CURRENTS 826 Gallery hosts the exhibition Performative Ecologies including eleven women artists who explore the role of ritual while engaging the natural world. The exhibition includes artifacts and documentations from performative works dating from 1971-2019, engagements of ecological consciousness in both urban and rural spaces.
Artists: Fern Shaffer, Cherie Sampson, Shana Robbins, Mary Mattingly, Jenny Kendler, Minoosh Zomorodinia, Basia Irland, Alicia Escott, Claudia Bucher, Dominique Mazeaud and Bonnie Ora Sherk.
In 1987, Suzi Gablik published her radical book, The Reenchantment of Art. This was the authors’ manifesto in which she proposed a more engaged, empathetic, participatory, and socially responsible approach to art. She also called for a revival of the mystical, which Gablik felt was often dismissed because of our rational modes of perceiving the world. Two artists whom she wrote about in her book, Fern Shaffer and Dominique Mazeaud, are included in Performative Ecologies.
Performative art, unlike performance art, does not require an audience. The artists in Performative Ecologies take on the role of shaman or magical messenger to perform acts of cleansing or engaging the spirit world. These other worlds that the artists have envisioned offer a depth and meaning that has either been long forgotten or is being acknowledged in a new way. The remains of these performative works include photographs, video documentation, artifacts and “magic clothing” the artists wore.
–Patricia Lea Watts, curator
Patricia Watts is the founder and West Coast curator of ecoartspace, a platform for artists addressing environmental issues since 1999. She has curated over thirty art and ecology exhibitions and has participated on numerous panels at symposia internationally. In 2013 she was curator-in-residence at the Santa Fe Art Institute where she curated the exhibition Shifting Baselines; and in 2012, she organized an artist residency for an independent project Getting Off the Planet at the Institute of American Indian Art digital dome in conjuction with the International Symposium on Electronic Art. Watts recently moved to Santa Fe summer 2019.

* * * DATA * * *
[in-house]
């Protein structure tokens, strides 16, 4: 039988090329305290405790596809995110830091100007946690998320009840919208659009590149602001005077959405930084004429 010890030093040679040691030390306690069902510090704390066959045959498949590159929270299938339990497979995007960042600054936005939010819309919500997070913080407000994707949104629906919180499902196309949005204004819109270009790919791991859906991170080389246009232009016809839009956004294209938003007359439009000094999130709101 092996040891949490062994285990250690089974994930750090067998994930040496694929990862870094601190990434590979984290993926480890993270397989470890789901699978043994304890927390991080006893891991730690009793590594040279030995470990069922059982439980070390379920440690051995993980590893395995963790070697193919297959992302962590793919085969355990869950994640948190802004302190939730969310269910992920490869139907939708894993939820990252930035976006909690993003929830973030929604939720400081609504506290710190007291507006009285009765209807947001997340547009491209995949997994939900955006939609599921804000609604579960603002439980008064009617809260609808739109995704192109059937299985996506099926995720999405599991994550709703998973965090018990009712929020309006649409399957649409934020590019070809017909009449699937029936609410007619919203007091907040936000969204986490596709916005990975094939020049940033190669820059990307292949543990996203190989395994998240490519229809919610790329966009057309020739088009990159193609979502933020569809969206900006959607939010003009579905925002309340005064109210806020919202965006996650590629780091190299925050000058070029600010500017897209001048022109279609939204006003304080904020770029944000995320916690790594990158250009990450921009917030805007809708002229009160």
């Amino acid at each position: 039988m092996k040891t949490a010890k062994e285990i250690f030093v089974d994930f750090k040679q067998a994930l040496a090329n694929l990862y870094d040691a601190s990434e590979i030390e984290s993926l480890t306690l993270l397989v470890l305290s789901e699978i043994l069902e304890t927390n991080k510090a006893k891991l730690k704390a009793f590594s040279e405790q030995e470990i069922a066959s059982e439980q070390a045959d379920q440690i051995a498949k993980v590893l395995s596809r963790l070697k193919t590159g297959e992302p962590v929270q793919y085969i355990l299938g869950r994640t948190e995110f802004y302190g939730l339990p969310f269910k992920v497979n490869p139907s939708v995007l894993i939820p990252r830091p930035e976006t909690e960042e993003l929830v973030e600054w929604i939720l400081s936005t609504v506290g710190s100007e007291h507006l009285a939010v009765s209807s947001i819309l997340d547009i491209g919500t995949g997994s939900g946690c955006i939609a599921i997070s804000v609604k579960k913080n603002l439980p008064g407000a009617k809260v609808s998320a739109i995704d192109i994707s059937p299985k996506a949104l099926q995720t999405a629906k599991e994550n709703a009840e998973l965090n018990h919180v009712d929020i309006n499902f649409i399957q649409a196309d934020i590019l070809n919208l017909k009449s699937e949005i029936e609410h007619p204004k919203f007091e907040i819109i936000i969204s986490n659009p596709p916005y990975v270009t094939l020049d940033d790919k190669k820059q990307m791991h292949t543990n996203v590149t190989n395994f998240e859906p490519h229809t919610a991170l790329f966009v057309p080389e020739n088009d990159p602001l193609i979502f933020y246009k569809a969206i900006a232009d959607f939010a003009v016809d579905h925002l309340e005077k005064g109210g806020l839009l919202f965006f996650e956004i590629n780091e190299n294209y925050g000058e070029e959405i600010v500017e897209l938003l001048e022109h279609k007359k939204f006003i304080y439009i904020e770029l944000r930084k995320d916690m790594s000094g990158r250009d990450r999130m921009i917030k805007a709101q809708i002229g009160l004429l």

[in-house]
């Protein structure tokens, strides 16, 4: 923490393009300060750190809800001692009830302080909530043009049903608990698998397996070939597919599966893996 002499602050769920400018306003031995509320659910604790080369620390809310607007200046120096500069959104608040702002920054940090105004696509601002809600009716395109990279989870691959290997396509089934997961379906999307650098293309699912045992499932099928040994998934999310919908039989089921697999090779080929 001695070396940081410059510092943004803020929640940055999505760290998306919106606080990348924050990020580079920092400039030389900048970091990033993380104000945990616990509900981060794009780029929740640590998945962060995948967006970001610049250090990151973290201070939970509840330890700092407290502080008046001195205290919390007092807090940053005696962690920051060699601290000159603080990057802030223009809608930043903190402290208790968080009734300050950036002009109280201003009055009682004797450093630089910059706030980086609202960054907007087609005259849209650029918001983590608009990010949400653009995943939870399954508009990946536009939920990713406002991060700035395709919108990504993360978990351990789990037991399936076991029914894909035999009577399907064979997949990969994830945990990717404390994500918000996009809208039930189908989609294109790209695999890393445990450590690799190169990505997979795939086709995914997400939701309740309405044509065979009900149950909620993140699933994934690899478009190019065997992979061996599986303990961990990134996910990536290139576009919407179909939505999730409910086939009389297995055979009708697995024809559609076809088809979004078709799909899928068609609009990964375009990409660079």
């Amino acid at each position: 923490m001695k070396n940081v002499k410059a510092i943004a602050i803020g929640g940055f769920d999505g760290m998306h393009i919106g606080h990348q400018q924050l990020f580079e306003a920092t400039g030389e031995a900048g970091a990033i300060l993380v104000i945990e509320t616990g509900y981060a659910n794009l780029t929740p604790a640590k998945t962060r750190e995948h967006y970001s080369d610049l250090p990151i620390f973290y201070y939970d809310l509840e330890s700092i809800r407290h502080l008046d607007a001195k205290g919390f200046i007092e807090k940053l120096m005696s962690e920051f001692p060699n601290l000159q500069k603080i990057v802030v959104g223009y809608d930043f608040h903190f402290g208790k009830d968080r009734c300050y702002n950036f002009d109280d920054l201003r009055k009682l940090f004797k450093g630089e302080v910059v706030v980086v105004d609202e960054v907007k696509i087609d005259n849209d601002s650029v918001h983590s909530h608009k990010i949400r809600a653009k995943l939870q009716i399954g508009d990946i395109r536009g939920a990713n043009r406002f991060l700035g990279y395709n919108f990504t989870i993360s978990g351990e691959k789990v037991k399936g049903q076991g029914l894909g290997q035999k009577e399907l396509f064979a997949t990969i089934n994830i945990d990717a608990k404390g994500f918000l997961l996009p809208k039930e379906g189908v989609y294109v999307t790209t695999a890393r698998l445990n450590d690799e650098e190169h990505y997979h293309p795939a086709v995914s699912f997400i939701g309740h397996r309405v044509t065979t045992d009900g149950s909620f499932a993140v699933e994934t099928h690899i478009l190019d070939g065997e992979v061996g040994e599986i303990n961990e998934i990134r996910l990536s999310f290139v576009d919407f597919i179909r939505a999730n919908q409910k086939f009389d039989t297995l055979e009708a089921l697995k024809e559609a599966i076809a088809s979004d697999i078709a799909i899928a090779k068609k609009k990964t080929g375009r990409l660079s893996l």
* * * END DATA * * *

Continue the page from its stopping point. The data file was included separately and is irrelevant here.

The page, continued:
Nine Year Ritual (Shaman) 1985-2012,
The Swamp, 9th Ritual, September 9, 2003, Cashe River Basin, Illinois
In 1980, inspired by her research on clairvoyant Edgar Cayce, anthropologist and Core Shamanism pioneer Michael Harner, and Romanian philosopher Mircea Eliade—and while prompted by ecological concerns—Fern Shaffer and her collaborator photographer Othello Anderson began a series of performative shamanistic rituals sited in and around Chicago. Shaffer would practice her spiritual interventions, special ceremonies performed during equinoxes and soltices while wearing ceremonial garments made of raffia and canvas. Anderson would document her with sequental shot using 35 millimeter film.
Fern Shaffer is an American painter, performance artist, lecturer and environmental advocate. Her work arose in conjunction with an emerging Ecofeminism movement that brought together environmentalism, feminist values and spirituality to address shared concern for the Earth and all forms of life. She has been a long-time activist for women in art through her involvement and leadership at the Chicago alternative art space Artemisia Gallery and through her work with the National Women’s Caucus for Art. Shaffer’s ritual work was featured on the cover and written about in The Reenchantment of Art by Suzi Gablik in 1991.
At the Pole of Heaven, 2008-2012 (9mins, 40secs)
This performative work was intended for the camera and took place on Lake Mekri (Mekrijärvi) near Ilomantsi, in eastern Finland. It is a segment from a 40-minute performance titled “Her Blue Sea Fire,” which was inspired by the illustrative ‘myth of origins’ described in canto 1 of the Finnish epic poem, The Kalevala.
Cherie Sampson has worked for over twenty-five years as an interdisciplinary artist in environmental performance, sculpture and video art. She has exhibited internationally in art-in-nature symposia, video/film screenings and exhibitions. Sampson is the recipient of many grants including two Fulbright Fellowships to Finland, a Finnish Cultural Foundation Grant and multiple research grants. She is a Professor in the School of Visual Studies at the University of Missouri, and also spends half-time at her husband’s organic farm in Northeast Missouri. Sampson is the current President of Artists in Nature International Network (AiNIN). She received her Master of Fine Art Degree in Intermedia & Video Art from the University of Iowa in 1997 with a minor in Sculpture.
The Other, 2016 Yellowstone, Montana (3 minutes, 51 seconds)
“The Other is bodying forth the desire to connect and co-create with more-than-human beings. Ritualized dances and intuitive gestures arise from an open present awareness of the rhythms and cycles of the Earth. Within a spiritual ecology in which creatures are constantly disappearing, deer, snakes, jellyfish, turtles, jaguars, and owls begin to populate The Other’s dreams. The power of the Earth is a sustaining force. Something unknown is doing we don’t know what.” SR
Shana Robbins is an Atlanta-based artist who works with multidisciplinary processes that cross a spectrum of performance, film, drawing/painting, video, and installation. Her work aims to create new cartographies that advance the self as a set of relations; eco ritual as a way of relating with the world; landscape as a cultural mirror; the identity of the in-between; the bodying forth of natural forces. Her performance-based work comes from decades of co creation in natural habitats around the world. Robbins has exhibited and performed in galleries and museums internationally and has received fellowships and grants from the Vermont Studio Center, Andy Warhol Foundation, and Idea Capital.